THURSDAY, Dec. 15
CREAM ME A RIVER | Rarely in human history has there been less of a need for writers to originate new writing. The morass of man-made content is so vast that screenshots, retweets, or memes could suffice, across several infinities surely. And yet some still endeavor to originate, often at their own peril. One of them, a local man named Douglas W. Milliken, has gotten quite good at it — whatever “good” means nowadays. In the eyes of the Maine Writers and Publishers Alliance, he was good enough to win the 2016 Maine Literary Award. Based on that, you could argue he’s the best writer of English in Maine — that’s meaningless superlative, but why not? In Milliken’s stories, you get characters who seem like regular-ass people until their motivations, which Doug often conceals, collide them. He celebrates a follow-up to last year’s Cream River with a new collection of microfiction, titled One Thousand Owls Beneath Your Chest.
| FREE | 7:00 pm | SPACE Gallery, 538 Congress St., Portland. | http://www.space538.org/ |
RUBBING NICKELS TOGETHER | The Manchester, New Hampshire, the well-traveled comedian Paul Landwehr, a regular guy, is the headline for Laugh Shack, the weekly comedy night at the faux-speakeasy bar Lincolns underneath Pat’s Pizza in the Old Port. Like everything else, admission is $5.
| $5 | 8:30 pm | Lincoln's Bar, Market St., Portland | https://www.facebook.com/LincolnsPortlandMaine/ |
FRIDAY, Dec. 16
THE NOODLE WITHIN | In Tampopo, the 1985 Japanese film about how to eat and appreciate ramen, we learn several things. One is the importance of being affectionate to the meal. Skim the chopsticks along the broth, caressing the noodles. Apologize to the pork. Regard the sinking seaweed. Ramen originated as a cheap and convenient food for on-the-go Japanese laborers. Now, cities like Portland package it as a luxurious and savory meal, rich in cultural capital and weather-resistant fat. Juzo Itami’s 1985 comedy plays with a variety of high and low-status characters to tell the ramen story. It could also arm you with some slick quips for date night. Screening Friday through Sunday at PMA Films.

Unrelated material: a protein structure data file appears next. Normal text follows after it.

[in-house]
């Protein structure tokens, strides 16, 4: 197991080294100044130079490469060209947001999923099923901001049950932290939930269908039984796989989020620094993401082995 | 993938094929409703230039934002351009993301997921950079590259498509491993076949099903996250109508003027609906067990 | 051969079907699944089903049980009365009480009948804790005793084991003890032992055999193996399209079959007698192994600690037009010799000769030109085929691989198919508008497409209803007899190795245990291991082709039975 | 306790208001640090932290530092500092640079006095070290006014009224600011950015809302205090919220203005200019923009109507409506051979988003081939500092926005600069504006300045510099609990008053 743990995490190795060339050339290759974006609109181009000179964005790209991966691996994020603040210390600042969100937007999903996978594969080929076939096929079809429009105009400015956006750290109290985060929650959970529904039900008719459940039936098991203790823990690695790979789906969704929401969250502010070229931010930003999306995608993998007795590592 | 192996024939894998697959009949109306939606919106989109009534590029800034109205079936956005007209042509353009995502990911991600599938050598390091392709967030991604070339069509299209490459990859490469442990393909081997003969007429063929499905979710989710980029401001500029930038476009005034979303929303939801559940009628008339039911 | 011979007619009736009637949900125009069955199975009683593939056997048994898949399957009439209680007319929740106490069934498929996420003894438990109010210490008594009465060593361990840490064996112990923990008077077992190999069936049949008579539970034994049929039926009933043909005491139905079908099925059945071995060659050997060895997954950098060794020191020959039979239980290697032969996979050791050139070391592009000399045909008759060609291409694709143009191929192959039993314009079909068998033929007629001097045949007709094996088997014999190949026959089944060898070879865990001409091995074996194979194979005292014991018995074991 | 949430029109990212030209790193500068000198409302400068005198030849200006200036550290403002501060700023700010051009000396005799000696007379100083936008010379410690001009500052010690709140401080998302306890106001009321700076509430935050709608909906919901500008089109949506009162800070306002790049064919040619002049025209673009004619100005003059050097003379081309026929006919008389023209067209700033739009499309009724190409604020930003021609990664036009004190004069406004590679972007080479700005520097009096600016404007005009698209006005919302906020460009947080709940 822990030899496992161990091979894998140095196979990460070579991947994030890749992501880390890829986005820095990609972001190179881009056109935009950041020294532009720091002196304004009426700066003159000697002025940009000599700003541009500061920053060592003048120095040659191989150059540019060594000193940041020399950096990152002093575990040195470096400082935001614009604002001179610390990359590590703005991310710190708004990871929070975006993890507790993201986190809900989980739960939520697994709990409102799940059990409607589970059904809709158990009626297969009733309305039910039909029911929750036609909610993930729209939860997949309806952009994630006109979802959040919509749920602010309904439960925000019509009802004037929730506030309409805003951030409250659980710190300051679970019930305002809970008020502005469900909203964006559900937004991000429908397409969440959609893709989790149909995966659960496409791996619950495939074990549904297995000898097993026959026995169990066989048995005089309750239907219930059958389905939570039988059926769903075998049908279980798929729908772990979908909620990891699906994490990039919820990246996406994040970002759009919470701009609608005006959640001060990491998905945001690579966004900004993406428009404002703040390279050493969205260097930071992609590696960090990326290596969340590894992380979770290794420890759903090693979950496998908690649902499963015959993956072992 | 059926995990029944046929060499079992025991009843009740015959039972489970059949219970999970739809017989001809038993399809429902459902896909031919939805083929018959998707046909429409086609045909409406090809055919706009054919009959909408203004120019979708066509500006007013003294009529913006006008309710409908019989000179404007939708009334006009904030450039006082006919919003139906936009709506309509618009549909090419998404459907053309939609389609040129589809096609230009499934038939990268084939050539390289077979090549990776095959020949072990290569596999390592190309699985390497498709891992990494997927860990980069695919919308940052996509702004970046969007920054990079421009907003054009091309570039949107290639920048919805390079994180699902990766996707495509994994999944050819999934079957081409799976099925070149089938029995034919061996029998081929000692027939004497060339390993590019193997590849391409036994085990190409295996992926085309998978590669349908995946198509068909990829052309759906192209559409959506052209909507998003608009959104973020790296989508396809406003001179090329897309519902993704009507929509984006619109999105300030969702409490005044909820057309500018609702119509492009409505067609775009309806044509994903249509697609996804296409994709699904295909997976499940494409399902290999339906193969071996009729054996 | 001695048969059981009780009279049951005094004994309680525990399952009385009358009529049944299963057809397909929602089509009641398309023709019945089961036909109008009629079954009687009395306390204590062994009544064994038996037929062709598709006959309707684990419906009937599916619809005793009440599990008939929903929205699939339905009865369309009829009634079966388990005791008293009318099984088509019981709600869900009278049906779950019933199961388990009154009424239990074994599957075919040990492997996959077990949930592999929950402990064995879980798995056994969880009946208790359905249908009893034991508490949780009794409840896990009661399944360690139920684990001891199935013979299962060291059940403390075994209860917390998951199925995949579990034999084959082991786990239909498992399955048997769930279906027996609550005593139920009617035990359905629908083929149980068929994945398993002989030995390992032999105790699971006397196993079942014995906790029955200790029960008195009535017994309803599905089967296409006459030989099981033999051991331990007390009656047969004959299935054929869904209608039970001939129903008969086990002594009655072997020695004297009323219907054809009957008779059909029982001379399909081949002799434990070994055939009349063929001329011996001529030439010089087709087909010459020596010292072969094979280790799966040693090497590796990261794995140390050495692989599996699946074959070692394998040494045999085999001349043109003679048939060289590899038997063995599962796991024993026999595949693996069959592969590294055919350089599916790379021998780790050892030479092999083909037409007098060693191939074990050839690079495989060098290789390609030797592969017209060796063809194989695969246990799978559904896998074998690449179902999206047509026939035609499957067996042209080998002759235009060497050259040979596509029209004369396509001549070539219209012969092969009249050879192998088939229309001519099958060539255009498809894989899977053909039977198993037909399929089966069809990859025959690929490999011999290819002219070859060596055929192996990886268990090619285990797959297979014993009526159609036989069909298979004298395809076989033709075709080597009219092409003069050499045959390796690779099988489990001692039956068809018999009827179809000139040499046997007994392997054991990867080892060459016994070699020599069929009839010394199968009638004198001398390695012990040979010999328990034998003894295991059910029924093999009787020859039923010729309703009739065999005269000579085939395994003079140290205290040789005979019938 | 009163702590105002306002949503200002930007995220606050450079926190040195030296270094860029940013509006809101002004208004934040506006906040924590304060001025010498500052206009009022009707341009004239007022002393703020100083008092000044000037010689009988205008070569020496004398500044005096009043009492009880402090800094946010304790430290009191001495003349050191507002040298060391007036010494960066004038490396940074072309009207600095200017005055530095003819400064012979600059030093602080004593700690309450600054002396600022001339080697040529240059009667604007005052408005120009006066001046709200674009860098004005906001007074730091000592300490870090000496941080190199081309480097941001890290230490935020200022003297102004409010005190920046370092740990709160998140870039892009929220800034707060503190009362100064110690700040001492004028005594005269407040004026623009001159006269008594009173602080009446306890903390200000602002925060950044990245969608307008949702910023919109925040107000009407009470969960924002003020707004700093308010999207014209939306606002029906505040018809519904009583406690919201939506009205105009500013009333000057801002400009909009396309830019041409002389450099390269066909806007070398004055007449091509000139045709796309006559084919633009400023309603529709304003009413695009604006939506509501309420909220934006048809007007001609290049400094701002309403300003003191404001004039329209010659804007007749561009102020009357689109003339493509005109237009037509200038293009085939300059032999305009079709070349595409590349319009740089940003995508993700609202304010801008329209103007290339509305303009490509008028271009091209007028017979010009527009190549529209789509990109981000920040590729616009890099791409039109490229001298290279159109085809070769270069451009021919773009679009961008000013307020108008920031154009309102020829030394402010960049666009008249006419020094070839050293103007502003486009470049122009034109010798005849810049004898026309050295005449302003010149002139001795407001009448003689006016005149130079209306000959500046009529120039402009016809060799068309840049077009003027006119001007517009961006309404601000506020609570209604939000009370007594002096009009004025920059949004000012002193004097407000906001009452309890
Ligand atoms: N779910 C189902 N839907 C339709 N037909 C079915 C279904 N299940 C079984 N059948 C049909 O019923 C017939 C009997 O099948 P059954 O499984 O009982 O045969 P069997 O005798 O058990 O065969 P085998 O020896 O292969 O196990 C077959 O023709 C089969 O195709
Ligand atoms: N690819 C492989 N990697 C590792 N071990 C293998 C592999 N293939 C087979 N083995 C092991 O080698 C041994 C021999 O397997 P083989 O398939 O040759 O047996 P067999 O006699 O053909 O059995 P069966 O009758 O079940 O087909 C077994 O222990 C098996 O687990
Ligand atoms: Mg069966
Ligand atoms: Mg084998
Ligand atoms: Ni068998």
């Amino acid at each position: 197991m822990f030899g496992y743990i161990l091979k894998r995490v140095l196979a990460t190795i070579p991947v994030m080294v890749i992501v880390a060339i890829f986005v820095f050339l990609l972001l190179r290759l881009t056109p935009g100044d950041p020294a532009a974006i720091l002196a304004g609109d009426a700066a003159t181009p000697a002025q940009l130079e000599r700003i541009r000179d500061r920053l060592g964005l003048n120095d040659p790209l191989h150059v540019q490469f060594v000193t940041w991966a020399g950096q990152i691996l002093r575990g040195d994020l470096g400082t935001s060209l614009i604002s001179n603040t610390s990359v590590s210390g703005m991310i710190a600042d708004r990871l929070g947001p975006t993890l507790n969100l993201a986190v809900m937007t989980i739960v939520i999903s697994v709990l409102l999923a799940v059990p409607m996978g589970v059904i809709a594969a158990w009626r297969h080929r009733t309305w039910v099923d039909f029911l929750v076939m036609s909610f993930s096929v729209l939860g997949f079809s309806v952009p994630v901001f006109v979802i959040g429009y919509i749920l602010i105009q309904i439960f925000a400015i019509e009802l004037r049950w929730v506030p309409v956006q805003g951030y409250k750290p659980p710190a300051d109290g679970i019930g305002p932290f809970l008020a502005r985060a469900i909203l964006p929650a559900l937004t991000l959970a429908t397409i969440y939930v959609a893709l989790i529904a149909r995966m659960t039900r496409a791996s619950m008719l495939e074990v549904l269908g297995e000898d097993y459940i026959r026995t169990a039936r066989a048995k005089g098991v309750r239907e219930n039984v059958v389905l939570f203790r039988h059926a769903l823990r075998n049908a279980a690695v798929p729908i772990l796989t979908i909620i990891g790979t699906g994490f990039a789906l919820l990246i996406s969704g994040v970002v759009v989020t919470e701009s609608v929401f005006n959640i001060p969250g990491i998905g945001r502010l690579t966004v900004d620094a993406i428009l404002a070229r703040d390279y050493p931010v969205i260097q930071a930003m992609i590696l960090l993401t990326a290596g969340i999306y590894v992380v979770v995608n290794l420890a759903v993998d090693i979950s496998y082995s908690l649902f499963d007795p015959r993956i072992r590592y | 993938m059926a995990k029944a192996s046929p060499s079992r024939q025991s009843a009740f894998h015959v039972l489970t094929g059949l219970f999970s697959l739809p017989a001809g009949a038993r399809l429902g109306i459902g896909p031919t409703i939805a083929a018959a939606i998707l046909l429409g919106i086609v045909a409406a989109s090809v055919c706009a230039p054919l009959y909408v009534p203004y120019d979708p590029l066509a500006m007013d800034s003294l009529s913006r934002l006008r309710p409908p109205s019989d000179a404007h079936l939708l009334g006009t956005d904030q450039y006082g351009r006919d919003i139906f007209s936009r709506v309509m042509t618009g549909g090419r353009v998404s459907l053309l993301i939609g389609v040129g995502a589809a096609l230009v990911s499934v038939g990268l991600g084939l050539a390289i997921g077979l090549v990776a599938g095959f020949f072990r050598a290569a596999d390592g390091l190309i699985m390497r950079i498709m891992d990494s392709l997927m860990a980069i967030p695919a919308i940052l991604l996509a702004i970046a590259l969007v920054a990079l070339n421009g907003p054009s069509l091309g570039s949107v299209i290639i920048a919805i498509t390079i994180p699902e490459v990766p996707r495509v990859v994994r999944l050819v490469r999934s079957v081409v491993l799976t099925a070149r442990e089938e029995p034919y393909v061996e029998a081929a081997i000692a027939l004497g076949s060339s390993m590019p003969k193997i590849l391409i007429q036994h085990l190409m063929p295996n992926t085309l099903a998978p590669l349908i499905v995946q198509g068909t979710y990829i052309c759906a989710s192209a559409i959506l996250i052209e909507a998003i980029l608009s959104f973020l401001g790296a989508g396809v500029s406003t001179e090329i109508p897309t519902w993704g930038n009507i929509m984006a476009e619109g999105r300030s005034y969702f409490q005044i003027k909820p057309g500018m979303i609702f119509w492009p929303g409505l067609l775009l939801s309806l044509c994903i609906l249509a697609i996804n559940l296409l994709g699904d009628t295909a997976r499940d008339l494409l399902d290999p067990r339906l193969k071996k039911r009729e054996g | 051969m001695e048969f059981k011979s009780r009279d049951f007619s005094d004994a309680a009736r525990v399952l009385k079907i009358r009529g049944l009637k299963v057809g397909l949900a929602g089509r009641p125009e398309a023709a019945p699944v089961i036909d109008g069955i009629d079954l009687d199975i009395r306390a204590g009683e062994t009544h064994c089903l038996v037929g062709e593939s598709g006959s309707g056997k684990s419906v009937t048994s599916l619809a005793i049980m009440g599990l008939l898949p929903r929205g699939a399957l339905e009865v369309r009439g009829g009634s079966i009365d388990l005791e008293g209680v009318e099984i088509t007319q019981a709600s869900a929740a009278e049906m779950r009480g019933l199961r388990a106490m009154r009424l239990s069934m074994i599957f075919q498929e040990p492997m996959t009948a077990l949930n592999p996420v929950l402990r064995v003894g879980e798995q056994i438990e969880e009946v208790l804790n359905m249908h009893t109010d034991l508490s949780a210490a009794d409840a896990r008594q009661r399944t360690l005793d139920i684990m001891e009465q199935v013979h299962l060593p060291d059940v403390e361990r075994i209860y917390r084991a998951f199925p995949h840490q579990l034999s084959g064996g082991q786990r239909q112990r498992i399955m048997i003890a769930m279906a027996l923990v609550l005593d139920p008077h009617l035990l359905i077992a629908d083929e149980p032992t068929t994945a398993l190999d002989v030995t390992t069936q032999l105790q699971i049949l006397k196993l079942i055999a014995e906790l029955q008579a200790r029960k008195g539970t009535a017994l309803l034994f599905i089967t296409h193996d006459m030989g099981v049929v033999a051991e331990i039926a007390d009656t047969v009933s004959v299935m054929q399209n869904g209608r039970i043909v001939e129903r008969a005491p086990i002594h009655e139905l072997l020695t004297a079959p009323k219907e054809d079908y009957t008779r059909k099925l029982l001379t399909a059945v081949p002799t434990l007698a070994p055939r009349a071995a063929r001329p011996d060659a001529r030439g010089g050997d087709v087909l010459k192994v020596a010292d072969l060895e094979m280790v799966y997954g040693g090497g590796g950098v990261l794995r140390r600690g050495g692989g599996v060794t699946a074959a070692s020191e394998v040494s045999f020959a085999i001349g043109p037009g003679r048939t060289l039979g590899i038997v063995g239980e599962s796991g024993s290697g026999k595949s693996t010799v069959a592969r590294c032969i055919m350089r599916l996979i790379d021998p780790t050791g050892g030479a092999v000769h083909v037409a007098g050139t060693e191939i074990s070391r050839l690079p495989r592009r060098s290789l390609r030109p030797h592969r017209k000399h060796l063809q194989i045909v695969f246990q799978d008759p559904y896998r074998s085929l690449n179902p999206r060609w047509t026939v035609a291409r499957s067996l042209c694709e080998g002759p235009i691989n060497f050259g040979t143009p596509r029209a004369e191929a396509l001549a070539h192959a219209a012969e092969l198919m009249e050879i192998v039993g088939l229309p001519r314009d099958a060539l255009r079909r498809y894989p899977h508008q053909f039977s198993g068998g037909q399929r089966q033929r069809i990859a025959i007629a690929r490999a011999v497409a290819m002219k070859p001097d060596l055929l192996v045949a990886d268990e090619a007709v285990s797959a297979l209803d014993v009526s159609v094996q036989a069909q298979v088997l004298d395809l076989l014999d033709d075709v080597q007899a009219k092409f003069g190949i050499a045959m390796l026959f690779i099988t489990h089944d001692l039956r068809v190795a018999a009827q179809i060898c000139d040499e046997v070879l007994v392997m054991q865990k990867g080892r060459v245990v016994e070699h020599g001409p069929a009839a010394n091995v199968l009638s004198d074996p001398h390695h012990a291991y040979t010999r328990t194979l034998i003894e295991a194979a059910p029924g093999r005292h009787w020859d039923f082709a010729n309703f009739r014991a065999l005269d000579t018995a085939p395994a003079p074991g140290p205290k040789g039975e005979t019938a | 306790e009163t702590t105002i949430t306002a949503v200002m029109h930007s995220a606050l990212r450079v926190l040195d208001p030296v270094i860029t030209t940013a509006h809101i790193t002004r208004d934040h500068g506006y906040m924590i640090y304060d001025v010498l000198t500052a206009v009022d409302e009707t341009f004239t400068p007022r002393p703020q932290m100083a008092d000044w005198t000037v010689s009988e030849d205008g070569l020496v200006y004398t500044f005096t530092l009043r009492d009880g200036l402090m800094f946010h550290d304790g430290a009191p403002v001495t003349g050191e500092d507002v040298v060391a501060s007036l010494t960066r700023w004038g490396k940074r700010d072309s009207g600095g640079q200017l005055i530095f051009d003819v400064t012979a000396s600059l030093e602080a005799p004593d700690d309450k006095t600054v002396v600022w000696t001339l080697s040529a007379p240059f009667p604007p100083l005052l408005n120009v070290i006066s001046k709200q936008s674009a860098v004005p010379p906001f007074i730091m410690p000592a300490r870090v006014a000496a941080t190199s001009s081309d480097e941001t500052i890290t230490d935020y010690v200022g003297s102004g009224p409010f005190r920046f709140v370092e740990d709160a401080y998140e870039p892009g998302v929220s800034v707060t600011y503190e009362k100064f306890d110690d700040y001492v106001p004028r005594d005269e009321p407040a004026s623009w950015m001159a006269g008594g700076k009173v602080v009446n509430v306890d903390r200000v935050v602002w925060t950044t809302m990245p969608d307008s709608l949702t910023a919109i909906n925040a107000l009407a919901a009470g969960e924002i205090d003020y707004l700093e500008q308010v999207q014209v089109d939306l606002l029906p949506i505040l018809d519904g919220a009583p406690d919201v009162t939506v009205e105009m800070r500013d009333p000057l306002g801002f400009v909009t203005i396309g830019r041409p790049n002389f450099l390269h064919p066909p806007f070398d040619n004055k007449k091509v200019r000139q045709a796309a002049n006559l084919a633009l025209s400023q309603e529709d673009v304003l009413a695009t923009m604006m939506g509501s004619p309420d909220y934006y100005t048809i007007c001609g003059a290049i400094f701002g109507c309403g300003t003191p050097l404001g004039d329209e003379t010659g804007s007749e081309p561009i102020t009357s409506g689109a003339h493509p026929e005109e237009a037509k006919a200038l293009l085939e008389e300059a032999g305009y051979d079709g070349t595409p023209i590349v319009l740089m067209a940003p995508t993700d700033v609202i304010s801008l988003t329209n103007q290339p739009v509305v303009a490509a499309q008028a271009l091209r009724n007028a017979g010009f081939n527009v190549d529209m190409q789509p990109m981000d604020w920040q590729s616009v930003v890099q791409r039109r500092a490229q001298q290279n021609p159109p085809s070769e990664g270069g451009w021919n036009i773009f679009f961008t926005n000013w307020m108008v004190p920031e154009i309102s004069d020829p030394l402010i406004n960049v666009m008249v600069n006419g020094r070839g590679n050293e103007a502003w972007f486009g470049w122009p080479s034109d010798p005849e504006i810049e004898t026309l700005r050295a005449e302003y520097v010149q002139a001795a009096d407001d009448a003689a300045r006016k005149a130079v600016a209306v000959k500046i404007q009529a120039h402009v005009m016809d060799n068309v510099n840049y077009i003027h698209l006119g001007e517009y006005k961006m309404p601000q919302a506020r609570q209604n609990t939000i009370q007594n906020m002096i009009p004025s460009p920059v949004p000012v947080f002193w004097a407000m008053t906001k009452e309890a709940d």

| $8 | 6:30 pm | Portland Museum of Art, 7 Congress Sq., Portland | http://www.portlandmuseum.org/ |
PROCESSIONS | The Bayside art post Zero Station has hosted paintings by the Houston-based painter Ricardo Osmondo Francis since November. The complex, surrealistic images on his canvases approach racial identity, masculinity and class structures (see his painting titled “Young Harlequin Spinning the Wheel of Fortune” pictured here). He’ll talk about his work and those themes, some of which also overlap with the work of Portland art-dance group Hi Tiger, led by Derek Jackson, who perform in the space tonight before a larger dance party steered by house DJ Jamie O’Sullivan. The performance is titled “Mythic/Poetic.”
| FREE | 6:00 pm to 9:00 pm | Zero Station, 222 Anderson St., Portland | www.zerostation.com |
WERK LOCAL | With all the political wreckage and existential panic happening this year, you’d be forgiven if that ephemeral notion folks call the “Christmas spirit” has eluded you. That’s fine: the Nutcracker Burlesque, the annual flagship show by Portland dance collective Vivid Motion, manages to reduce the holiday spirit to its bare, pagan essentials, which is people doing weird things together, mostly naked. Opening tonight and running through the 23rd, see original choreography by Vivid locals Alison Berry, MJ Emerson, Shea Murphy, Brigitte Paulus, Emma Tompkins and Emily Zack. Tickets notoriously sell out extremely fast.
| $18 | 7:30 pm | St. Lawrence Arts Center, 76 Congress St., Portland | http://www.stlawrencearts.org/ |